Thursday, June 7, 2012

Secret Thursday: Composition, the golden spiral and rule of thirds

I learnt these compositional techniques in art class and they really relate to photography.  There's a few out there but I probably use these the most and now I seem to apply them subconsciously.  I tried placing the spiral on two images I'm editing in photoshop and they fit pretty well.  So next time you're composing a photograph, have a think about using these techniques.

Fibonacci spiral or Golden Spiral:
The spiral was first discovered by Pythagoras in 5th Century B.C.  It comes from the Fibonacci sequence: 1,1,2,3,5,8,13,21,34,55,89,144 etc.  This is the result of adding the two previous numbers together to get the next number.  To put it simply, the spiral is made from making a square from original rectangle which will leave a new rectangle.  A new square is then cut from this leftover rectangle, leaving another rectangle to cut a square from and so on.  The spiral can be found everywhere from nature to architecture to paintings.  The idea in photography is that images are aesthetically pleasing to the eye when the focal point of the image lies under the centre of the spiral.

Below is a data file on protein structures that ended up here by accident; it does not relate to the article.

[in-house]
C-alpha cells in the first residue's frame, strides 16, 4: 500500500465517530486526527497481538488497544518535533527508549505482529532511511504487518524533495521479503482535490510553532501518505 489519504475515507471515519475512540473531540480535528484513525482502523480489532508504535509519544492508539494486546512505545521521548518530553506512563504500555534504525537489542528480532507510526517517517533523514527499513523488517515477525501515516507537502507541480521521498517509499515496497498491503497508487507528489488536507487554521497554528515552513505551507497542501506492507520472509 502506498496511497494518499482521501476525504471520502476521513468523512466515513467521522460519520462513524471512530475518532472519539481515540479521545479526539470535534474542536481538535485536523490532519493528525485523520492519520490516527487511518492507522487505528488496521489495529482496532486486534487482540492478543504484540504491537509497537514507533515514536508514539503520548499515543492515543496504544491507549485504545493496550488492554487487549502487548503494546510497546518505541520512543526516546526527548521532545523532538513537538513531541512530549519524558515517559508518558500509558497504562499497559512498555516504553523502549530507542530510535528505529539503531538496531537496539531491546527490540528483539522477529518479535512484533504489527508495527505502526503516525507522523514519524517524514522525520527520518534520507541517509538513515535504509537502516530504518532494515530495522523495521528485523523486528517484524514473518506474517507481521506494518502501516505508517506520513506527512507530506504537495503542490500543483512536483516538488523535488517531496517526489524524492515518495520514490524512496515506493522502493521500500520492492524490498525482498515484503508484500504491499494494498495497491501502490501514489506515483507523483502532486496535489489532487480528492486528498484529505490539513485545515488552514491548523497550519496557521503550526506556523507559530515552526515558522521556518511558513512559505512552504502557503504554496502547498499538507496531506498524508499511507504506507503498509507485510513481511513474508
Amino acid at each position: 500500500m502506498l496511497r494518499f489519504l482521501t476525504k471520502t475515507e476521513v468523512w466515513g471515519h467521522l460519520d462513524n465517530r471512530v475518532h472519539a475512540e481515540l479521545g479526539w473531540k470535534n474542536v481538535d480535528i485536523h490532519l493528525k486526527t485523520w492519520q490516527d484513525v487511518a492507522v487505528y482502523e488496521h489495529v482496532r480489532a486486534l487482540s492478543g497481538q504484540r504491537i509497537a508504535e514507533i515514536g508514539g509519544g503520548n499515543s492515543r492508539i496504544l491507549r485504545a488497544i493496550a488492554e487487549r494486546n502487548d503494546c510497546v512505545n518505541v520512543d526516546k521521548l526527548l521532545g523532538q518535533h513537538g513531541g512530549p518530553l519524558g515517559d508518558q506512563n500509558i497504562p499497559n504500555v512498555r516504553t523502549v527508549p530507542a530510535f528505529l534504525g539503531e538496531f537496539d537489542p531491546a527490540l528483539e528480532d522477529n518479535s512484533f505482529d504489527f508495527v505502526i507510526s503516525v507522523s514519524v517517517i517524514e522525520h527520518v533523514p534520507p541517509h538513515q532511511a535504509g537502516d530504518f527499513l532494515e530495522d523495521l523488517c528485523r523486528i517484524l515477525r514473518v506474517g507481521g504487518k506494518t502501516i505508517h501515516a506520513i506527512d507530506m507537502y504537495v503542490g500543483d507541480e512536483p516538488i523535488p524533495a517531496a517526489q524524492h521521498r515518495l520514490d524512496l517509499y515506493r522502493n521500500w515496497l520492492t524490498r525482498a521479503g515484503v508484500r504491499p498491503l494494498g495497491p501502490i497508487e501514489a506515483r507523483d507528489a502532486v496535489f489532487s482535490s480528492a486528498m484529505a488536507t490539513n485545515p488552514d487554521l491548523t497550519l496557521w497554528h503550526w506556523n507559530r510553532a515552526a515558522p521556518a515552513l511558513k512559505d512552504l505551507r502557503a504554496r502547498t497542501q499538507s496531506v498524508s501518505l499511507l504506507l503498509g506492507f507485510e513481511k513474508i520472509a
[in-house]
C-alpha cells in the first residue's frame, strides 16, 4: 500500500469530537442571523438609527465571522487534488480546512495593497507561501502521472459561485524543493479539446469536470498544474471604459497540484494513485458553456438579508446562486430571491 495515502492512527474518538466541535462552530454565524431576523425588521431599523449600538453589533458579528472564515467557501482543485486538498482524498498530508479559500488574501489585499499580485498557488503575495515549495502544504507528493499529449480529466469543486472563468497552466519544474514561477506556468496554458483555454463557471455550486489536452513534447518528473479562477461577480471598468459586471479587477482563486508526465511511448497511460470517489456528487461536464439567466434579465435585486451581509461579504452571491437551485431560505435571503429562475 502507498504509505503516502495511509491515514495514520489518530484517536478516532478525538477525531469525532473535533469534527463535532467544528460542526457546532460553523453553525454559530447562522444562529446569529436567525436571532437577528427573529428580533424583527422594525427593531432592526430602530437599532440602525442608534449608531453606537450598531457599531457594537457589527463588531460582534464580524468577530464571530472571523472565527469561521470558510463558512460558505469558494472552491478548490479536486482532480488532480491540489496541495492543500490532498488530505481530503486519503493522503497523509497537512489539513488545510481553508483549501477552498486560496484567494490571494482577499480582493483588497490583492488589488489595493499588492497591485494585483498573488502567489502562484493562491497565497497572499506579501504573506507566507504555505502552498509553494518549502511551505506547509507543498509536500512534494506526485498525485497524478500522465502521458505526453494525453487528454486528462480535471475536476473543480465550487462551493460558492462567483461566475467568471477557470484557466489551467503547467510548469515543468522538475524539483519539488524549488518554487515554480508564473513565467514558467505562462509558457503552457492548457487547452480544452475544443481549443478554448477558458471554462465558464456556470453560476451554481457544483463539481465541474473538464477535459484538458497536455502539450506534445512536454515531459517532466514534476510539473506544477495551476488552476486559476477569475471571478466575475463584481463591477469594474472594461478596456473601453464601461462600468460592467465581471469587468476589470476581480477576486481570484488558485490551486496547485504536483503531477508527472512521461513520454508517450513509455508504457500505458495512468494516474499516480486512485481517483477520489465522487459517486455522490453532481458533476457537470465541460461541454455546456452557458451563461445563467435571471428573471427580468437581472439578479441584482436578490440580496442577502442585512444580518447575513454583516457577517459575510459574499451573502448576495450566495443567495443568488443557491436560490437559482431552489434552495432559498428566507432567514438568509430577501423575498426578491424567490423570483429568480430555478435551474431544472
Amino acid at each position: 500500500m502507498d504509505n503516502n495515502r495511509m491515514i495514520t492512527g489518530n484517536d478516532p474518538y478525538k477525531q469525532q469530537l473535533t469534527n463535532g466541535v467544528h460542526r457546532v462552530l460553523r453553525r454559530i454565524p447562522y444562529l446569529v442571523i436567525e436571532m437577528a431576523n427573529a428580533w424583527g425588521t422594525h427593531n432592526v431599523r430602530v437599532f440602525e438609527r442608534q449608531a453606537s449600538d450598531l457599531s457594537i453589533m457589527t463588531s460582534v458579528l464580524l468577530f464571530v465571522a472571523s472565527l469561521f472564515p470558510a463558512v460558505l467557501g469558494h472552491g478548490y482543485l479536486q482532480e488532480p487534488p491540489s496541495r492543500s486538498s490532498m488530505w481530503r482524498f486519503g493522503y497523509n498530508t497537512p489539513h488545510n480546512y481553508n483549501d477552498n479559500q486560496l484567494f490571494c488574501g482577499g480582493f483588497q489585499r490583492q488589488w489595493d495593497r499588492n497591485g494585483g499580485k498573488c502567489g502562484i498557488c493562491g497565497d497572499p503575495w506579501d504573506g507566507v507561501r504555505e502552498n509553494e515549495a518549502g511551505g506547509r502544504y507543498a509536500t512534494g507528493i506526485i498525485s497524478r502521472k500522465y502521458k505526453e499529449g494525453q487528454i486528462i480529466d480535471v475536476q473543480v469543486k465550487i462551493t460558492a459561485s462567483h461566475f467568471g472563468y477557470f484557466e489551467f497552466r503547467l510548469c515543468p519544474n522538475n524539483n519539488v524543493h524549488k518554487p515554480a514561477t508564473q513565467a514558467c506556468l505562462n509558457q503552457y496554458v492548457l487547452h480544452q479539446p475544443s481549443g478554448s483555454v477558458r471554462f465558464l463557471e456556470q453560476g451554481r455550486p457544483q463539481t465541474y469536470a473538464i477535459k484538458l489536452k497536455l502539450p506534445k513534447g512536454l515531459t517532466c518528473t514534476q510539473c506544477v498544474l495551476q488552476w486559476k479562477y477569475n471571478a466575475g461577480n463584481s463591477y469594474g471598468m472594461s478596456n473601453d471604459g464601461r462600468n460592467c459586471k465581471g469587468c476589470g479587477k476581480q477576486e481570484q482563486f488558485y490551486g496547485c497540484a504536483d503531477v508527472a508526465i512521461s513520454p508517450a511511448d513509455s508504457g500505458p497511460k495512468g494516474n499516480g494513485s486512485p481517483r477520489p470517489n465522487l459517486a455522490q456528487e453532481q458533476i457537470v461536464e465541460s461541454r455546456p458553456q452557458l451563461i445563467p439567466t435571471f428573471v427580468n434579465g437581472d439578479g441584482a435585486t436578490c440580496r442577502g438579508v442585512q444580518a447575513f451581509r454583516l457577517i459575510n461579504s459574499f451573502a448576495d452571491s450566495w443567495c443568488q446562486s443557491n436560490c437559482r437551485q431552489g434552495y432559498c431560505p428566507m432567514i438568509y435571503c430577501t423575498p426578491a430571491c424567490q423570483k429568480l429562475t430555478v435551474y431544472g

Rule of Thirds:

Pretty self explanatory the frame is divided into three equal parts, horizontally and vertically (the spiral is a little different to thirds).  Our natural tendency is to frame whatever we’re taking a photograph of in the centre, where as if we place the point of focus over one or more of the point where the thirds meet then it is often creates a much more interesting composition.